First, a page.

7. After providing a username and password, the installer will ask you to select a port number for the server. Keep the default 5432. Again, click Next.

  8. You'll be prompted to select a Locale. Keep the [Default locale] option, and click Next.

  9. Next, the installer should state that it's Ready to Install. Again, click Next.

  10. You should be met with an Installing pop-up with a progress bar. It may take awhile for the installation to complete. This is absolutely normal.

  11. Once the installation is complete, you'll be asked if you'd like to download the Stack Builder tool. This isn't required for this course, but you may optionally download it if you'd like. Click Finish.

Adding Postgres to your PATH

Next, we need to add Postgres to our %PATH% environmental variable. This will ensure we can run Postgres commands from the terminal, and the terminal will recognize what we're referring to!

  1. Click the Windows Start button.

  2. Search for System in your Search bar.

  3. Click System in your Search results.

  4. Click on Advanced System Settings.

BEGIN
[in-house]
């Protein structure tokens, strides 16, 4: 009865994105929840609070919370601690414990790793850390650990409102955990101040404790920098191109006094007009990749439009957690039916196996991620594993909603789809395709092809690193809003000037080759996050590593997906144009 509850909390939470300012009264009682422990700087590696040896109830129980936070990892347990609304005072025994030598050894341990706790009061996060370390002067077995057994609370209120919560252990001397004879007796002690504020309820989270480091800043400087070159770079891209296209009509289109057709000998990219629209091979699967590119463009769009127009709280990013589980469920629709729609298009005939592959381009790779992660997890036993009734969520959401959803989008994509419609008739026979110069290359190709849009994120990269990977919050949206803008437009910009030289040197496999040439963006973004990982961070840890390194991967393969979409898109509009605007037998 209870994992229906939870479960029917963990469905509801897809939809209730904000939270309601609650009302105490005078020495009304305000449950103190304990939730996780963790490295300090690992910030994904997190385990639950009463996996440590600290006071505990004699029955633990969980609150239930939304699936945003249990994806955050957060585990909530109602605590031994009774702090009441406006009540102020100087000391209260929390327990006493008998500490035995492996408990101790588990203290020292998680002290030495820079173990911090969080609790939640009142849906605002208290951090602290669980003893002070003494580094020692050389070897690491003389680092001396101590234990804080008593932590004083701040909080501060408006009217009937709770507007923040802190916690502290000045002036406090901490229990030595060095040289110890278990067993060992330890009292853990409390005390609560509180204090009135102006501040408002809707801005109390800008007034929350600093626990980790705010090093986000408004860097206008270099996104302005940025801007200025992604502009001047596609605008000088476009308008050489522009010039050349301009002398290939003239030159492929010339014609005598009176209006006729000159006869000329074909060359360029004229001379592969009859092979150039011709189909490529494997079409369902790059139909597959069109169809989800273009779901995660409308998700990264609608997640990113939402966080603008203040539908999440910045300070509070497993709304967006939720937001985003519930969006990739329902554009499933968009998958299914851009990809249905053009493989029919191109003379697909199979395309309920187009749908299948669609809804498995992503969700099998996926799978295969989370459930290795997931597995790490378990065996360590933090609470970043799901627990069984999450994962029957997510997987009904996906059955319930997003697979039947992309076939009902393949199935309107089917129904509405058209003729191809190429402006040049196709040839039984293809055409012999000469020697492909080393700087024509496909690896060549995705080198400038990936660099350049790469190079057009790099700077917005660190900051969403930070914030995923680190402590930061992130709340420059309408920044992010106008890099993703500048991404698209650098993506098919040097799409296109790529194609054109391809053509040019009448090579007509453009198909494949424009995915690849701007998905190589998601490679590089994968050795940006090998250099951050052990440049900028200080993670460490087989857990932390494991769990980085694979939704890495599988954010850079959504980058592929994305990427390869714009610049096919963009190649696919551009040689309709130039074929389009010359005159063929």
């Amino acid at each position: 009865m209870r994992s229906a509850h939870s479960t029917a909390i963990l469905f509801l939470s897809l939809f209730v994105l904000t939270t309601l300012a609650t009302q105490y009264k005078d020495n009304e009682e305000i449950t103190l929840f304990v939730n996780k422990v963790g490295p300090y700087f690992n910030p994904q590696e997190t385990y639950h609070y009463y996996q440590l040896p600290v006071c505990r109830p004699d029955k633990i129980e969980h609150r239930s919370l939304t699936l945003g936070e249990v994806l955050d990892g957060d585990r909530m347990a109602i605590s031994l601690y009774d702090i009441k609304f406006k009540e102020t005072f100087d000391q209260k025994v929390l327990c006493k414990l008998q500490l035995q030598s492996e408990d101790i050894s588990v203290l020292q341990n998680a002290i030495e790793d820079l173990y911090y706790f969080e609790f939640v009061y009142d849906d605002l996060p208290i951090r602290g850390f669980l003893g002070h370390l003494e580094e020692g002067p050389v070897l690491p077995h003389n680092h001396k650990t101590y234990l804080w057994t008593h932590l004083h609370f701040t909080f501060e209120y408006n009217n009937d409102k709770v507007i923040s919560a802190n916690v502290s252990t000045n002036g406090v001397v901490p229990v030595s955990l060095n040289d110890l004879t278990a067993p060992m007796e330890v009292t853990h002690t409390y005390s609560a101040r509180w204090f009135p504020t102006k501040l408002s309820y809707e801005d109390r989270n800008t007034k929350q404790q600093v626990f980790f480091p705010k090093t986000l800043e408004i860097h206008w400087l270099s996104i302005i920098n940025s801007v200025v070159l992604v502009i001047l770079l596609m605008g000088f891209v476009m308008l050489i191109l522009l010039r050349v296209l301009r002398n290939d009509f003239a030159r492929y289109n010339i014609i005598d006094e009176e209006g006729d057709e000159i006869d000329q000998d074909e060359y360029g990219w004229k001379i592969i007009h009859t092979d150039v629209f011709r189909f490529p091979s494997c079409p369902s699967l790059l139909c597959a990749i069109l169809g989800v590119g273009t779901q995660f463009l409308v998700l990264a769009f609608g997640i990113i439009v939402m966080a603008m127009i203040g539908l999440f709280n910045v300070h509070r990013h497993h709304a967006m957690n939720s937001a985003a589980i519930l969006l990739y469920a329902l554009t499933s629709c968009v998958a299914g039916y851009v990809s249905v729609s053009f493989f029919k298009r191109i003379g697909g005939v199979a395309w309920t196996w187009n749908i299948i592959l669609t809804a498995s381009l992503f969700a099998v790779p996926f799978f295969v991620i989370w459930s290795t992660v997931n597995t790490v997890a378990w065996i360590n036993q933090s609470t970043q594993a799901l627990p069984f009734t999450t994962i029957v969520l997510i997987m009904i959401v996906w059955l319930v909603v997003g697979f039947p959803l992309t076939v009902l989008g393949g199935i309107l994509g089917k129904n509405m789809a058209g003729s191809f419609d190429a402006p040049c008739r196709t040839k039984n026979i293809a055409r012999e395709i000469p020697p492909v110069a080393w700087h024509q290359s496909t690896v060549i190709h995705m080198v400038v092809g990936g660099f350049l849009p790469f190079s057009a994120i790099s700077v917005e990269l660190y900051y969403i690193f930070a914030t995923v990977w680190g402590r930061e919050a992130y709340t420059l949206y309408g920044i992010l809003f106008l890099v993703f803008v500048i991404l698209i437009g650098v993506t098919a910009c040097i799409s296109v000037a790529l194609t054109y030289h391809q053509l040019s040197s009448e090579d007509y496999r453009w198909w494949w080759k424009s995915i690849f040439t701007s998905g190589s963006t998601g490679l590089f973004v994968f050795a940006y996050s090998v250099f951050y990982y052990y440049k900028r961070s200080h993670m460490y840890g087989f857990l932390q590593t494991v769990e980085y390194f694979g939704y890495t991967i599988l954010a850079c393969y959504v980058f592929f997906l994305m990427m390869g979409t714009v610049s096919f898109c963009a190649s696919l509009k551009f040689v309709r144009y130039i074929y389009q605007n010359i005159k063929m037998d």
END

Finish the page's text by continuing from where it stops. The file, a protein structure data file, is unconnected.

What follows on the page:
5. Go to the Advanced tab.

  6. Select Environmental Variables.

  7. Look for something reading PATH, and click edit.

  8. Then append this to the existing PATH Variable Value: ;C:\Program Files\PostgreSQL\9.2\bin Note that your specific version number and installation location may differ. For instance, if you downloaded Postgres 9.5, this should read ;C:\Program Files\PostgreSQL\9.5\bin.

  9. Click OK three times to exit the various menus.

  10. Now, close the console and restart it.

Remove Username & Password Requirement

You may notice that the machines at Epicodus don't require a Postgres username and password; yet the Postgres installer for Windows required you provide one. Thankfully, there's a workaround we can easily implement. This is technically optional, but highly recommended, as it makes it easier to later clone and revisit projects (and easier for your instructors to grade them!):

  1. Visit the directory you instructed Postgres to store data in. (Step 5 under Install above). The default is usually C:\Program Files\PostgreSQL\9.0\data\ (Replace 9.0 with the specific version of Postgres you just installed).

  2. This directory should contain a pg_hba.conf file. Add the following line to this file: host all all trust. This grants access without a password from your local machine.

  3. Then, you can connect to Postgres without a username and password with the following command:

$   psql.exe -h -U postgres -w [YOUR_DB_NAME]